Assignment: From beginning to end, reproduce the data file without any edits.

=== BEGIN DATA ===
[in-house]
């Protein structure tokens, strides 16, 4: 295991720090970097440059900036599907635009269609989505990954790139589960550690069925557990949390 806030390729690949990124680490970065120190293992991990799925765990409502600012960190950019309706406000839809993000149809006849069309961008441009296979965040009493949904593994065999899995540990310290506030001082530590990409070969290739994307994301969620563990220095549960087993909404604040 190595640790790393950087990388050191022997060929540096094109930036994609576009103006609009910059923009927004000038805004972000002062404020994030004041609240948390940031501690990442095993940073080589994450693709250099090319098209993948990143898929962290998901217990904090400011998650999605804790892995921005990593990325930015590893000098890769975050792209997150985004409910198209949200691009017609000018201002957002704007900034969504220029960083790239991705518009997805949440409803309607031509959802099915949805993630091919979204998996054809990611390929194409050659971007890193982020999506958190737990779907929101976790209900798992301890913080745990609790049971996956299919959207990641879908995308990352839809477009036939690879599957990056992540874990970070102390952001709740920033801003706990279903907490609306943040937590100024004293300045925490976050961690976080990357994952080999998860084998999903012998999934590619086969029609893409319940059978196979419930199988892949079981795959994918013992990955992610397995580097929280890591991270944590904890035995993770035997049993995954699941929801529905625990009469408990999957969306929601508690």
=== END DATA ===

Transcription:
[in-house]
């Protein structure tokens, strides 16, 4: 295991720090970097440059900036599907635009269609989505990954790139589960550690069925557990949390 806030390729690949990124680490970065120190293992991990799925765990409502600012960190950019309706406000839809993000149809006849069309961008441009296979965040009493949904593994065999899995540990310290506030001082530590990409070969290739994307994301969620563990220095549960087993909404604040 190595640790790393950087990388050191022997060929540096094109930036994609576009103006609009910059923009927004000038805004972000002062404020994030004041609240948390940031501690990442095993940073080589994450693709250099090319098209993948990143898929962290998901217990904090400011998650999605804790892995921005990593990325930015590893000098890769975050792209997150985004409910198209949200691009017609000018201002957002704007900034969504220029960083790239991705518009997805949440409803309607031509959802099915949805993630091919979204998996054809990611390929194409050659971007890193982020999506958190737990779907929101976790209900798992301890913080745990609790049971996956299919959207990641879908995308990352839809477009036939690879599957990056992540874990970070102390952001709740920033801003706990279903907490609306943040937590100024004293300045925490976050961690976080990357994952080999998860084998999903012998999934590619086969029609893409319940059978196979419930199988892949079981795959994918013992990955992610397995580097929280890591991270944590904890035995993770035997049993995954699941929801529905625990009469408990999957969306929601508690």